Step foot inside a local riverside community and discover this Smithsonian Institution gem.
What is the Smithsonian Anacostia Community Museum and where is it?
Shining a lens on urban life, the Anacostia Community Museum examines, documents and interprets the impact of historical and contemporary social issues on communities. However, the museum didn't always focus on global communities, as the museum owes its roots to Anacostia's local African American history and culture.
The museum is located a mile from the Anacostia stop on Metro’s Green Line in DC's Anacostia neighborhood. It is also serviced by taxis and ride-sharing options like Uber and Lyft. The museum offers free parking and, in summertime, a free round-trip shuttle that picks up at the National Mall and Anacostia Metro station. The museum is open daily from 10 a.m. – 5 p.m.
After seven months of renovations, the museum reopened to the public in October 2019 with an enhanced visitor experience and improved accessibility.
Going global through locals
After opening in 1967, the Anacostia Neighborhood Museum – as it was known then – helped tell the history and experience of its surroundings, largely African American neighborhoods. After the National Museum of African American History and Culture was announced, the museum took its local community focus and applied it more globally. It changed its name to the Anacostia Community Museum in 2006 to magnify ethnic themes and social and cultural issues occurring within urban communities.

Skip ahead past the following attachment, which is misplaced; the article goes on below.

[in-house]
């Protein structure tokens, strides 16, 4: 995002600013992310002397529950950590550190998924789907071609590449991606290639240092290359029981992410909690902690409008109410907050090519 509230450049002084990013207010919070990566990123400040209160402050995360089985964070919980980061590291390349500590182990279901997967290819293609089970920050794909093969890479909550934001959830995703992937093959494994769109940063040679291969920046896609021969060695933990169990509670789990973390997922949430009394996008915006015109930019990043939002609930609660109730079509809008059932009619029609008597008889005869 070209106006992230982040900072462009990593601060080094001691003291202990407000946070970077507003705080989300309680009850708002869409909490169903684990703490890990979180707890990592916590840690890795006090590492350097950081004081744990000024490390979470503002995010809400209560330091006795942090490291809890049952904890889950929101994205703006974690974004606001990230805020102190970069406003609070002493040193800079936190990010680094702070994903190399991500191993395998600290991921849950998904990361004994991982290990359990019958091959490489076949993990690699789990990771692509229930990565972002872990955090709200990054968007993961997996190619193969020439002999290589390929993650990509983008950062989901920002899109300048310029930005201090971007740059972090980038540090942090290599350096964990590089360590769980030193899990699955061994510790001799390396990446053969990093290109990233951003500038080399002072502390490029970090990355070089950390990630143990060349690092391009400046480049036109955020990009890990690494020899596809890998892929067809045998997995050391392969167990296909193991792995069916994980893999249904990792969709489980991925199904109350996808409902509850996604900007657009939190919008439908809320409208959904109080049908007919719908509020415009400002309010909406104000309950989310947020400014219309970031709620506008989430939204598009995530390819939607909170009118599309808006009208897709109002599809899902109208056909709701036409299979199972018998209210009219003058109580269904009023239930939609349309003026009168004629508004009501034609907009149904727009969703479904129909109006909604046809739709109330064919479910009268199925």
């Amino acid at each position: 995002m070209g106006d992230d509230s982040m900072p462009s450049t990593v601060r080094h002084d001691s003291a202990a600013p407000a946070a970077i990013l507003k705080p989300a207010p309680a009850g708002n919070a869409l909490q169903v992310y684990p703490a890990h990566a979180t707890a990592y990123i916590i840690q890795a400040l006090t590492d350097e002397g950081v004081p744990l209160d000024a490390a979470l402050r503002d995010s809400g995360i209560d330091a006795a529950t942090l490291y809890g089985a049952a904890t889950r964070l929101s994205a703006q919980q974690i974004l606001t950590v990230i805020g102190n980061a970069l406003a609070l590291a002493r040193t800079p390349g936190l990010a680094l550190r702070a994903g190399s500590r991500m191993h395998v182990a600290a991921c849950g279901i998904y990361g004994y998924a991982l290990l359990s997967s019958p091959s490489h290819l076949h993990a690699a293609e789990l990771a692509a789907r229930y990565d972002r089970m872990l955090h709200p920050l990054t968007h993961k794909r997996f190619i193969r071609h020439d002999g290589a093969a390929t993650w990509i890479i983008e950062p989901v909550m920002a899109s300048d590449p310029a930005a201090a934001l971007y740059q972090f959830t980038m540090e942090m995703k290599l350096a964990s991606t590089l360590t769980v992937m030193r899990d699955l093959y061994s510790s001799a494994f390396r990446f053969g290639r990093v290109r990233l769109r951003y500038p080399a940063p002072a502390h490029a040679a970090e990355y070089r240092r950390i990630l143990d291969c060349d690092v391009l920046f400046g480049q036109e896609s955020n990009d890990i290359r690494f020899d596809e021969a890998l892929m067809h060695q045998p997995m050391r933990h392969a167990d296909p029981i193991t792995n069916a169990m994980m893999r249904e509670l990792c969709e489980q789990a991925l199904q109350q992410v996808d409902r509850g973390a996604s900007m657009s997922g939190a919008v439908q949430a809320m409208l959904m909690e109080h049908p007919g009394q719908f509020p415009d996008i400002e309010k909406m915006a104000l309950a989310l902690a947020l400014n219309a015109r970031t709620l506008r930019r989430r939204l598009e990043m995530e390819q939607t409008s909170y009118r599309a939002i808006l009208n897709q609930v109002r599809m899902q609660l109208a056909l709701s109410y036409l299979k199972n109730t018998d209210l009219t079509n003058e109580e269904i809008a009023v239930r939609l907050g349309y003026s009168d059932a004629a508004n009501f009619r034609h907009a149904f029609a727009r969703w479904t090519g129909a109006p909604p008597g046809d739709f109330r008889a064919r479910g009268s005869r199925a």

Rotating exhibits often focus on human stories and are the source of community partnerships where curators and creators work alongside residents, local officials, activists, artists, businesses, families and other organizations. Check out the current exhibitions at the museum, as well as a wide range of upcoming events for all ages.
African American history and culture at the museum
Even though the museum has broadened its focus in recent years, its collections contain thousands of unique artifacts related to the local African American community. From family archives of 19th-century African American locals to works from black DC artists, the artifacts highlight how inextricably linked the museum is to its local surroundings. These relics have been used in exhibits and continue to tell the story of east-of-the-river communities in DC.
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